IBM: Not Planning to Crowdsource Most of Its Employees–Yet
May 10, 2010 Timothy Prickett Morgan
In the long run, I guess we are not only all dead, but temp workers in this fluid form of short-term thinking global capitalism that has evolved on Earth. Some people understand that, like Tim Ringo, who is a vice president in IBM’s human capital management consulting business. Others, like the rest of us who like our jobs and think we are contributing hard work in exchange for a commitment from our employers to be allowed to continue to evolve and change with them because life can’t be all uncertainty and discontinuity, apparently don’t.
Having done my fair share of interviews over more than two decades, I would like to think that Ringo was talking theoretically when he was interviewed by an online magazine called Personnel Today, and told the reporter that Big Blue was considering using an employment methodology called “crowdsourcing” to get rid of three-quarters of its nearly 400,000-strong workforce by 2017. But if you read the story, it sure sounds like Ringo said what he meant and meant what he said.
With crowdsourcing, you ditch all but the core employees at the company and hire everyone back as contractors. “There would be no buildings costs, no pensions and no healthcare costs, making huge savings,” Ringo told the magazine, which covers human resources issues.
Oh boy, what a hornet’s nest that quickly became, and IBM’s public relations machine said that it was doing no such thing and Ringo was quoted out of context. They went on to add that Ringo may be a personnel expert and consultant, but does not work for IBM’s own HR organization and therefore was not speaking for the company. IBM went on to point out that it has added 80,000 employees since 2002, but neglected to say that lots of them came through acquisitions and that it also does layoffs on the sly all the time to try to duck criticism and thorny political issues that always come with being an employer who does lots of government work. One that doesn’t give pensions to new employees anyway–they get 401(k)s, which is just a way to feed Wall Street, not anything you can truly rely upon. And all of us work under the performance gun, with a good chance of being fired quickly if we don’t produce. We’re already halfway to crowdsourcing as far as I can tell.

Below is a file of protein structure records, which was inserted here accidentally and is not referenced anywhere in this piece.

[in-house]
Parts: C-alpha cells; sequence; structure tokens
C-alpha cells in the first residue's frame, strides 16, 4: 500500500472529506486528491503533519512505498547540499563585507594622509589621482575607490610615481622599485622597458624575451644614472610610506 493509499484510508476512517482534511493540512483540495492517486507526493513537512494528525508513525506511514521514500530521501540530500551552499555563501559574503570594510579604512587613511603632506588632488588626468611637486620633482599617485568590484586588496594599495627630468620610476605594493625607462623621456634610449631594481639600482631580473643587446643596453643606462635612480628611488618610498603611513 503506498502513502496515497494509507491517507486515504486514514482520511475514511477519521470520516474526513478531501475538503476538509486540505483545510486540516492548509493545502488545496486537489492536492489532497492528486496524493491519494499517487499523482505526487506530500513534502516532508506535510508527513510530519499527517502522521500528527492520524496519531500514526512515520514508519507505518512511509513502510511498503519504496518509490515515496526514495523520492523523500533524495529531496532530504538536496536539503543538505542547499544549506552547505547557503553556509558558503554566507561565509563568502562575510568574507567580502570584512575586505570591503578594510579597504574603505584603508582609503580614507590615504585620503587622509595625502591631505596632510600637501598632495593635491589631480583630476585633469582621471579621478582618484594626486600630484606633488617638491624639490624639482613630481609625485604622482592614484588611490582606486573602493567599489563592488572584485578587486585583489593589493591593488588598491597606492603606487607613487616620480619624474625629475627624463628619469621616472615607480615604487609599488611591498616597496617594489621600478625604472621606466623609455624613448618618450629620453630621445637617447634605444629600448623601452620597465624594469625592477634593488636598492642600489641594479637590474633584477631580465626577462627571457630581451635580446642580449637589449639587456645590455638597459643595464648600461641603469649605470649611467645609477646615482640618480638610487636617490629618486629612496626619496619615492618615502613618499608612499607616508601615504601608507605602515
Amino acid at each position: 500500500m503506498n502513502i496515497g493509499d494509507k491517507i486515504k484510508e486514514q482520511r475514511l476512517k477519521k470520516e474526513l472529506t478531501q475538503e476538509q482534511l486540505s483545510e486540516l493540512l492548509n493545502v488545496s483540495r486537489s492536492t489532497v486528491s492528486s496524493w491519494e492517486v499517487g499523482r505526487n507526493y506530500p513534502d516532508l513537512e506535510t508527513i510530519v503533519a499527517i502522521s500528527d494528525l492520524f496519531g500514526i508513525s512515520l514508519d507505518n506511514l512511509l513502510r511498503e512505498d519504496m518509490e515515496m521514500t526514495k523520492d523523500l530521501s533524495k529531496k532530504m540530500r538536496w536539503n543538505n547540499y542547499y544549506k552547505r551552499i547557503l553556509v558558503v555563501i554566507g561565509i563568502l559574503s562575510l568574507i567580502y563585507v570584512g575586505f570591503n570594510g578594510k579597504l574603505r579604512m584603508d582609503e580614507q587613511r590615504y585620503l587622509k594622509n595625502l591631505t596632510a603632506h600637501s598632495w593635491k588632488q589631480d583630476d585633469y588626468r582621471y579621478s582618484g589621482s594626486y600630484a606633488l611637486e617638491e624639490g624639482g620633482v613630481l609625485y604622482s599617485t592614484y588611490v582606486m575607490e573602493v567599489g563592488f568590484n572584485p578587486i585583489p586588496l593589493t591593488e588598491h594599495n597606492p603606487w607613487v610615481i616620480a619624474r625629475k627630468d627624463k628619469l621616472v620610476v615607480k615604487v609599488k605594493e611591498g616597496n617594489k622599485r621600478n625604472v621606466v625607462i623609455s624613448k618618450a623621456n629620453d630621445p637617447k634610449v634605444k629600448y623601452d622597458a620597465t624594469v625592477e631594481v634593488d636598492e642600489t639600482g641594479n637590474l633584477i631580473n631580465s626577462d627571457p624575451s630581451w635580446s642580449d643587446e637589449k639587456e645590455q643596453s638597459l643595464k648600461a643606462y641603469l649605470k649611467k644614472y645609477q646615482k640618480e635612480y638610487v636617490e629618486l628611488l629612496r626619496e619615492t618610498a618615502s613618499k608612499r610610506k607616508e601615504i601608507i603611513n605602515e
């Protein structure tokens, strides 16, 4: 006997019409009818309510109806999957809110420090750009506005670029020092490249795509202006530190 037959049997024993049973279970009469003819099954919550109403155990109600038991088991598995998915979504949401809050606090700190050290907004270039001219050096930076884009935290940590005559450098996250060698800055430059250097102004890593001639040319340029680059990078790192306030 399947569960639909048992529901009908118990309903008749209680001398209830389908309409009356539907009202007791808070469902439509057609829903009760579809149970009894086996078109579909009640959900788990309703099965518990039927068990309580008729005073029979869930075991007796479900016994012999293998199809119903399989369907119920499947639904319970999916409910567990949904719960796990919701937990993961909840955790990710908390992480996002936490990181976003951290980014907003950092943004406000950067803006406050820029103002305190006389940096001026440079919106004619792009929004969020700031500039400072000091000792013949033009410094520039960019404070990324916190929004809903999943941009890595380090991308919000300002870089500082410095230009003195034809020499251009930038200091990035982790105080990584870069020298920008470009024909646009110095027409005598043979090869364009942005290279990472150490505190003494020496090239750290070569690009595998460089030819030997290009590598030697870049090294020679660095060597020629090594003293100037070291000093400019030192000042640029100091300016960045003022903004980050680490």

There is very little question in my mind that if the major corporations of the world can get away with such behavior as turning us all into day laborers, they will do it. They’ll even make us pay for the gas in the truck that comes by to pick us up each day and rent us tools to do the work at company store rates. I’ll be running a brew pub somewhere before anyone does that to me. And my employees will be just that: employees. With benefits. Perhaps only free beer and a meal. But whatever I get, they will get.